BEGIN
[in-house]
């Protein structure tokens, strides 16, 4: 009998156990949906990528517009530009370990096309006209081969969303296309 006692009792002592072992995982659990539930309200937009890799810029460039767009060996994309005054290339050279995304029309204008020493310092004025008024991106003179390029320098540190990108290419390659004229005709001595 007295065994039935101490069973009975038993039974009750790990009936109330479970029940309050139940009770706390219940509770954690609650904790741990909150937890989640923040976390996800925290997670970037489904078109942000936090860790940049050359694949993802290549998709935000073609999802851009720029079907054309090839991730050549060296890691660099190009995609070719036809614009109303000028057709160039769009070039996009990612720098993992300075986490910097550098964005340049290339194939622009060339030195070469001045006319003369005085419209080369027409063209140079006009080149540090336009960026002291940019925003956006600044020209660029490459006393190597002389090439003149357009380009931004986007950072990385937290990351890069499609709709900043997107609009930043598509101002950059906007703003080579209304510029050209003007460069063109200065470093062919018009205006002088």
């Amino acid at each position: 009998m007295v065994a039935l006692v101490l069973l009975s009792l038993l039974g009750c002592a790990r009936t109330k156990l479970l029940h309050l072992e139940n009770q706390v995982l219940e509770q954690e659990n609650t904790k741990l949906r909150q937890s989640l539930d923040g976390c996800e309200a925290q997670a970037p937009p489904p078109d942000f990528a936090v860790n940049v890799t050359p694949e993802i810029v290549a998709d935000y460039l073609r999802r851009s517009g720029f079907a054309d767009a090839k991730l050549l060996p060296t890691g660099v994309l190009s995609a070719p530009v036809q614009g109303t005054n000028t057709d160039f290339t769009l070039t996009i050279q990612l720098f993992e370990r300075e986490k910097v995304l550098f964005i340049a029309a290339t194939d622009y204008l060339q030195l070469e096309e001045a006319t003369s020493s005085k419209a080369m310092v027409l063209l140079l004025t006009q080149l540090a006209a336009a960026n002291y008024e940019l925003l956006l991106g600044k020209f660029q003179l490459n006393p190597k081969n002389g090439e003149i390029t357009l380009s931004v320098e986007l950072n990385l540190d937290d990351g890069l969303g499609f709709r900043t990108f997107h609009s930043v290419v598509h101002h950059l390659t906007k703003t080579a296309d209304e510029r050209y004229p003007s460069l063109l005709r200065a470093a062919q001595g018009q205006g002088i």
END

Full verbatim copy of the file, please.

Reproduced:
[in-house]
């Protein structure tokens, strides 16, 4: 009998156990949906990528517009530009370990096309006209081969969303296309 006692009792002592072992995982659990539930309200937009890799810029460039767009060996994309005054290339050279995304029309204008020493310092004025008024991106003179390029320098540190990108290419390659004229005709001595 007295065994039935101490069973009975038993039974009750790990009936109330479970029940309050139940009770706390219940509770954690609650904790741990909150937890989640923040976390996800925290997670970037489904078109942000936090860790940049050359694949993802290549998709935000073609999802851009720029079907054309090839991730050549060296890691660099190009995609070719036809614009109303000028057709160039769009070039996009990612720098993992300075986490910097550098964005340049290339194939622009060339030195070469001045006319003369005085419209080369027409063209140079006009080149540090336009960026002291940019925003956006600044020209660029490459006393190597002389090439003149357009380009931004986007950072990385937290990351890069499609709709900043997107609009930043598509101002950059906007703003080579209304510029050209003007460069063109200065470093062919018009205006002088």
């Amino acid at each position: 009998m007295v065994a039935l006692v101490l069973l009975s009792l038993l039974g009750c002592a790990r009936t109330k156990l479970l029940h309050l072992e139940n009770q706390v995982l219940e509770q954690e659990n609650t904790k741990l949906r909150q937890s989640l539930d923040g976390c996800e309200a925290q997670a970037p937009p489904p078109d942000f990528a936090v860790n940049v890799t050359p694949e993802i810029v290549a998709d935000y460039l073609r999802r851009s517009g720029f079907a054309d767009a090839k991730l050549l060996p060296t890691g660099v994309l190009s995609a070719p530009v036809q614009g109303t005054n000028t057709d160039f290339t769009l070039t996009i050279q990612l720098f993992e370990r300075e986490k910097v995304l550098f964005i340049a029309a290339t194939d622009y204008l060339q030195l070469e096309e001045a006319t003369s020493s005085k419209a080369m310092v027409l063209l140079l004025t006009q080149l540090a006209a336009a960026n002291y008024e940019l925003l956006l991106g600044k020209f660029q003179l490459n006393p190597k081969n002389g090439e003149i390029t357009l380009s931004v320098e986007l950072n990385l540190d937290d990351g890069l969303g499609f709709r900043t990108f997107h609009s930043v290419v598509h101002h950059l390659t906007k703003t080579a296309d209304e510029r050209y004229p003007s460069l063109l005709r200065a470093a062919q001595g018009q205006g002088i």